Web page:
The foundation work entailed in constructing a PEB starts with the preparation of site, similar to the construction of conventional buildings. This involves two steps: civil foundation work, followed by the construction of the PEB superstructure on the foundation. Here, Mrinal Roy, Head - Marketing, Minaean Habitat India Pvt Ltd, cites plain cement concrete (PCC) as providing a strong and stable base for the foundation as it avoids direct contact of the foundation with soil and provides a flat base (vis-à-vis an undulating base) for the upcoming foundation. To a certain extent, PCC also reduces the stresses on the soil and, as the grade of concrete used in PCC usually differs from that used in the foundation, it provides the substructure in a wholesome differential to reduce the impact of ground bacteria on the foundation.

The actual foundation differs depending on the kind of soil. “We chose a relatively shallow, isolated foundation for our project involving the construction of residential PEBs in Valsad, Gujarat, as black cotton soil [sandy loam or clay-sand soil] is well suited to this method, involving the construction of a rectangular footing and a pedestal,' explains Roy. “The pedestal carries the column load to the footing, while the footing spreads the load onto the soil and the PCC. If the same project were to be taken up in a coastal area, we would probably have gone in for a pile foundation. However, the depth of the foundation would be significantly less than a conventional heavier structure. For instance, the construction of a ground-plus-two-storey brick and mortar housing structure would entail a 2.5 m pile foundation in a coastal region, whereas a PEB of the same height would only require a 1.25 m pile foundation. The steel frames of the PEB are anchored to bolts embedded into the pedestal at an appropriate depth depending on the load of the structure.”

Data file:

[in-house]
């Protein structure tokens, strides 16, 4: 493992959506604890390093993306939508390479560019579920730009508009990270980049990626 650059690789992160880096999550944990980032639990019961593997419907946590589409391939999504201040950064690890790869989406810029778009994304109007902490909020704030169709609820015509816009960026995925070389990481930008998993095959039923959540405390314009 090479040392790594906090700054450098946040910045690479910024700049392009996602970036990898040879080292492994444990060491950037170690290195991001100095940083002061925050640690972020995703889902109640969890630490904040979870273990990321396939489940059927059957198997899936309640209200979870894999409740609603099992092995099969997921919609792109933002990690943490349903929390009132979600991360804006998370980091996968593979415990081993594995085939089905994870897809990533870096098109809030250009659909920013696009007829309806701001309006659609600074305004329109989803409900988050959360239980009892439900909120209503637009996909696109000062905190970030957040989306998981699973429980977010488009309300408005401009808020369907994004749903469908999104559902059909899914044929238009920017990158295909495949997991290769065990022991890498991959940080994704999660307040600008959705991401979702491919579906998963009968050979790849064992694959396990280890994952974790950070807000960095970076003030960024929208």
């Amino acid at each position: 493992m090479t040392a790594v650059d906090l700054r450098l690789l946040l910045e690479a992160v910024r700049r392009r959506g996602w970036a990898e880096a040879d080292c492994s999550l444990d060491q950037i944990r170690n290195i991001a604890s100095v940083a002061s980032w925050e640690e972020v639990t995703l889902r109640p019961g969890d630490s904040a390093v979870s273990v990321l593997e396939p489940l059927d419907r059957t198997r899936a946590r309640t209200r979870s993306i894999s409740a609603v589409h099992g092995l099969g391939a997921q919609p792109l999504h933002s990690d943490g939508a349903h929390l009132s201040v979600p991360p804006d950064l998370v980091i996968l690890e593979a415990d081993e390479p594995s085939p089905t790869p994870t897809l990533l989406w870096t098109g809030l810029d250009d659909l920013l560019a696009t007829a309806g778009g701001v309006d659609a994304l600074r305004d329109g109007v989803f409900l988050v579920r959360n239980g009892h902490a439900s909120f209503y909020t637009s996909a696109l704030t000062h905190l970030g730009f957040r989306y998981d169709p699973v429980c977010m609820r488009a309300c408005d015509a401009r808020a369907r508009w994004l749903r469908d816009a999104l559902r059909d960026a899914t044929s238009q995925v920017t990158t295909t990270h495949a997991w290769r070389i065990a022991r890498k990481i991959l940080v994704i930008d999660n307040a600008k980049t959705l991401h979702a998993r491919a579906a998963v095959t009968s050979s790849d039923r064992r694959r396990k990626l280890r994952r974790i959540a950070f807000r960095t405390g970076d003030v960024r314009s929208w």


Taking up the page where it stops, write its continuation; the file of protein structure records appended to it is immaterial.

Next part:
For his part, Rohit Ranjan, General Manager - Marketing (Building Solutions), Tata BlueScope Steel Ltd, affirms, “As the unit weight of PEBs is considerably lower than conventional RCC buildings, similar functionality can be achieved with much smaller footings and foundations. This makes the structure economical by reducing the amounts of steel and concrete used for reinforcement. Anchor bolts are used to secure the steel structure to the foundation.”